The first three points in O’Neill et al’s recruitment considerations address the importance of assessing the needs of the institution, which Day et al (1990) and Bensimon et al (2000) agree is an opportunity to bring about desired changes by recruiting teaching staff with particular areas of expertise. The last point, as will become evident, is an area which the institution must pay careful attention to.

The Recruitment Process

Middlewood and Lumby (1998) identify four key components in managing the recruitment process:
1. Defining the vacancy
2. Personal specification
3. Advertising the vacant post
4. Sending information to interested applicants

In order to accurately define the teaching vacancy, Middlewood and Lumby (1998, p.65) suggest management hold an “exit interview” with the post holder prior to him/her leaving the employment of the school or transferring to another post. The purpose is to give the experienced post holder the opportunity to comment on the role and suggest ways the job definition could be amended (Schools Human Resources Consultancy, 2009). An alternative suggestion is for a member of the management team “to do the job for a few days” him/herself to identify key aspects of the job (Middlewood & Lumby 1998, p.65).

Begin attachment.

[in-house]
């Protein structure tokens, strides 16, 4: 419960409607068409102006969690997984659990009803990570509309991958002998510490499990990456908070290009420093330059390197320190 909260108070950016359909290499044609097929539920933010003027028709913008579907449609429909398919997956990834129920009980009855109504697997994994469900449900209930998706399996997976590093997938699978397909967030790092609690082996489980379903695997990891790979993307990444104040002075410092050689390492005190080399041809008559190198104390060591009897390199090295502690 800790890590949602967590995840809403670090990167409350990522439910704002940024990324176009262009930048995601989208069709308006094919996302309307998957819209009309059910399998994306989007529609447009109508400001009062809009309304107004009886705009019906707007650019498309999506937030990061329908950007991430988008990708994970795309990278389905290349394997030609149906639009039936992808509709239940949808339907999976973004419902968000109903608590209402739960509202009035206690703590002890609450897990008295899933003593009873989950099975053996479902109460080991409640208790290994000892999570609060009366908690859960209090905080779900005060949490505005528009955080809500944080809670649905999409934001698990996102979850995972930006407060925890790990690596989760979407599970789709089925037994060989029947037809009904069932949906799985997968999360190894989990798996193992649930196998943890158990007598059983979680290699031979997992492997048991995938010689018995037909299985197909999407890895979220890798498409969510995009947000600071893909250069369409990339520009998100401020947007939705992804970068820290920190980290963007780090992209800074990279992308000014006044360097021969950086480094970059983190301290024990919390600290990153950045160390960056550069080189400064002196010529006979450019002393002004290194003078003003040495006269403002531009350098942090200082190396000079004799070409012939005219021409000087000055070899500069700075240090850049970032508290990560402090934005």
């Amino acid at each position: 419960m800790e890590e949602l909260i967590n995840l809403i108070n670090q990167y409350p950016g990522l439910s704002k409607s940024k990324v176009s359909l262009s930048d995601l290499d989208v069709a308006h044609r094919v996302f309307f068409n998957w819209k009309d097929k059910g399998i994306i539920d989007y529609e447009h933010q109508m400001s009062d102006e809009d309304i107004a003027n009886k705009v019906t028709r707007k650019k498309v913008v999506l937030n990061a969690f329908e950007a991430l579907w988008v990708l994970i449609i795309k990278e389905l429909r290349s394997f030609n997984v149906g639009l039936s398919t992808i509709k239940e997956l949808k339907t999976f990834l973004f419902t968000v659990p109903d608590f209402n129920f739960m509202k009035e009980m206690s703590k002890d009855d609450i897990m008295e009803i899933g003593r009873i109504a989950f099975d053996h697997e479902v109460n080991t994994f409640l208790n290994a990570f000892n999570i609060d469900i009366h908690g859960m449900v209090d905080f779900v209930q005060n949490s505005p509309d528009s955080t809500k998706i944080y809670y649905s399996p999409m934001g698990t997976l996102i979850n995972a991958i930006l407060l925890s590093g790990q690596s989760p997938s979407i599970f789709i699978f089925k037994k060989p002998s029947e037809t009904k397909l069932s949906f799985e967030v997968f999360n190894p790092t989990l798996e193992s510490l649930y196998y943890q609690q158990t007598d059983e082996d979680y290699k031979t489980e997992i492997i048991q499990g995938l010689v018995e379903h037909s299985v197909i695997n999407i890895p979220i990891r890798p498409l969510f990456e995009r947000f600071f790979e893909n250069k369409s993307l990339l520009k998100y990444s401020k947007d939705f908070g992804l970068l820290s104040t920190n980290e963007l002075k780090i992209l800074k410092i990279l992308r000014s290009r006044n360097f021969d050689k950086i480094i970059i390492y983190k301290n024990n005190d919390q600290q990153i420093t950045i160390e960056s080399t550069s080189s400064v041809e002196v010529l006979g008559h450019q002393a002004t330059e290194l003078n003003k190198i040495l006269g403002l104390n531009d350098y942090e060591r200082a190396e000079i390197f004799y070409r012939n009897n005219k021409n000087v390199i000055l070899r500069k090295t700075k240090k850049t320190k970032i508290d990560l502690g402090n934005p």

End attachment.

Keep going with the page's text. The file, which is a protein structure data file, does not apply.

In order to define the personal specifications for the vacant position, Everard and Morris (1996, p.70) devised a checklist which emphasises the essential and desirable characteristics necessary to meet the job criteria:

• Personal characteristics and physical factors: age, speech and dress.
• Achievement and experience: general education, degrees etc, jobs, special projects, awards.
• Competencies: abilities, aptitudes, skills, knowledge and effective application.